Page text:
Mesoamerica, the New World, 1521: The capital city of the Aztec empire falls under the Spanish forces. Less than 20 years later, 9 million of the inhabitants of the land, who professed for centuries a polytheistic and human sacrificing religion, have converted to Christianity. What happened during the interval that produced such an incredible and historically unprecedented conversion?
In 1531 a “Lady from Heaven” appeared to a humble Native American at Tepeyac, a hill northwest of what is now Mexico City. She identified herself as the ever virgin Holy Mary, Mother of the True God for whom we live, of the Creator of all things, Lord of heaven and the earth.
She made a request for a church to be built on the site, and submitted her wish to the local Bishop. When the Bishop hesitated, and requested a sign, the Mother of God responded without delay or question, and sent her native messenger to the top of the hill in mid-December to gather an assortment of roses to show the Bishop.
Also, our Lady left for us an image of herself imprinted miraculously on the native’s tilma, a poor quality cactus-cloth, which should have deteriorated in 20 years but shows no sign of decay 479 years later; it still defies all scientific explanations. Apparently there is even discernible a reflection in Her eyes  of the scene and the people in front of her when the roses spilled out of the tilma.
Her message of love and compassion, and her universal promise of help and protection to all mankind, as well as the story of the apparitions , are described in the “Nican Mopohua,” a 16th century document written in the native Nahuatl language. There is reason to believe that at Tepeyac Mary came in her glorified body, and her actual physical hands rearranged the roses in Juan Diego’s tilma, which makes this apparition very special.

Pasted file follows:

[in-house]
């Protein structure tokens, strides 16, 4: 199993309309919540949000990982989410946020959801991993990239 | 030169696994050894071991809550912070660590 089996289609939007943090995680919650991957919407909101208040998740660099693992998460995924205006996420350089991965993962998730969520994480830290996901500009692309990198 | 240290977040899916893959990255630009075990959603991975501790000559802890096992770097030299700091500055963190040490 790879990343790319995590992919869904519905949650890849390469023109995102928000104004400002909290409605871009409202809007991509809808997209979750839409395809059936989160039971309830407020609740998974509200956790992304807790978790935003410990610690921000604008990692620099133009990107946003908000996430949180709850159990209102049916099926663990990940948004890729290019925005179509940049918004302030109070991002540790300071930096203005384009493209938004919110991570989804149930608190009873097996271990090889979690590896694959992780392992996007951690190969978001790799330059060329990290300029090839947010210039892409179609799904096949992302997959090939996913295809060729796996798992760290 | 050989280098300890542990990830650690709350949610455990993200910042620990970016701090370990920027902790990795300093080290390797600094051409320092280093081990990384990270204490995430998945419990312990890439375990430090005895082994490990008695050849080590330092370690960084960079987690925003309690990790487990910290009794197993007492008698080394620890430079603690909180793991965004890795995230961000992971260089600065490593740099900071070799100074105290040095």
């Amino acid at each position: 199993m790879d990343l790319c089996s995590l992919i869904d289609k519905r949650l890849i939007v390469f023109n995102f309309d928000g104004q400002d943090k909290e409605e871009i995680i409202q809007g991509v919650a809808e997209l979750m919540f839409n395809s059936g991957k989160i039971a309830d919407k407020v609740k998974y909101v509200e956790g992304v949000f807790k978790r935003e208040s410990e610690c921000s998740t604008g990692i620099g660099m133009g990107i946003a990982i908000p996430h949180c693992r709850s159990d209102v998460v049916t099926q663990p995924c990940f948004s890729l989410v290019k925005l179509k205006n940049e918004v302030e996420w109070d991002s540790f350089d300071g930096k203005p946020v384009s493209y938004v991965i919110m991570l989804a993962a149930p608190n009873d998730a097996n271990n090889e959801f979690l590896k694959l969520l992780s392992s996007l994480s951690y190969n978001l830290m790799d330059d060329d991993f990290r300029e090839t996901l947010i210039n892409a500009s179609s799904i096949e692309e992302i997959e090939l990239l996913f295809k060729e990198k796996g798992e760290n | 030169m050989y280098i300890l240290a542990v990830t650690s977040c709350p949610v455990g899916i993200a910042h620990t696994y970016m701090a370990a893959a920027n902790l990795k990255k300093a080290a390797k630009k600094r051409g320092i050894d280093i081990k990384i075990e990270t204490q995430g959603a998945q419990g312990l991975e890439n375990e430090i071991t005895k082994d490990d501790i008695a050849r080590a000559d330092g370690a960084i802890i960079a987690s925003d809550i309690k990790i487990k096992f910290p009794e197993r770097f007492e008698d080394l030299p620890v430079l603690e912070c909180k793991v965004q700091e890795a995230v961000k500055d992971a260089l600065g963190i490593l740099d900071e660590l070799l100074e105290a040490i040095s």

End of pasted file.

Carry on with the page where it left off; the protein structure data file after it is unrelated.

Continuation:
An incredible list of miracles, cures and interventions are attributed to Her. Yearly, between 18 – 20 million pilgrims visit the Basilica , making it Christianity’s most visited sanctuary.
Altogether 25 popes have officially honored Our Lady of Guadalupe. St. John Paul II visited her Sanctuary four times: on his first apostolic trip outside Rome as Pope in 1979, and again in 1990, 1999 and 2002.
The Feast of Our Lady of Guadalupe is celebrated on December 12th. In 1999, in his homily for the Solemn Mass at the Basilica of Our Lady of Guadalupe, during his third visit to the sanctuary, Pope John Paul declared the date of December the 12th as a Liturgical Holy Day for the whole continent.
During the same visit Pope John Paul entrusted the cause of life to her loving protection, and placed under her motherly care the innocent lives of children, especially those who are in danger of not being born.
Reflection: “Let not your heart be disturbed… Am I not here, who is your Mother? Are you not under my protection? Am I not your health? Are you not happily within my fold? What else do you wish? Do not grieve nor be disturbed by anything.” (Our Lady of Guadalupe, Dec. 12th, 1531)
For more information visit http://www.sancta.org/intro.html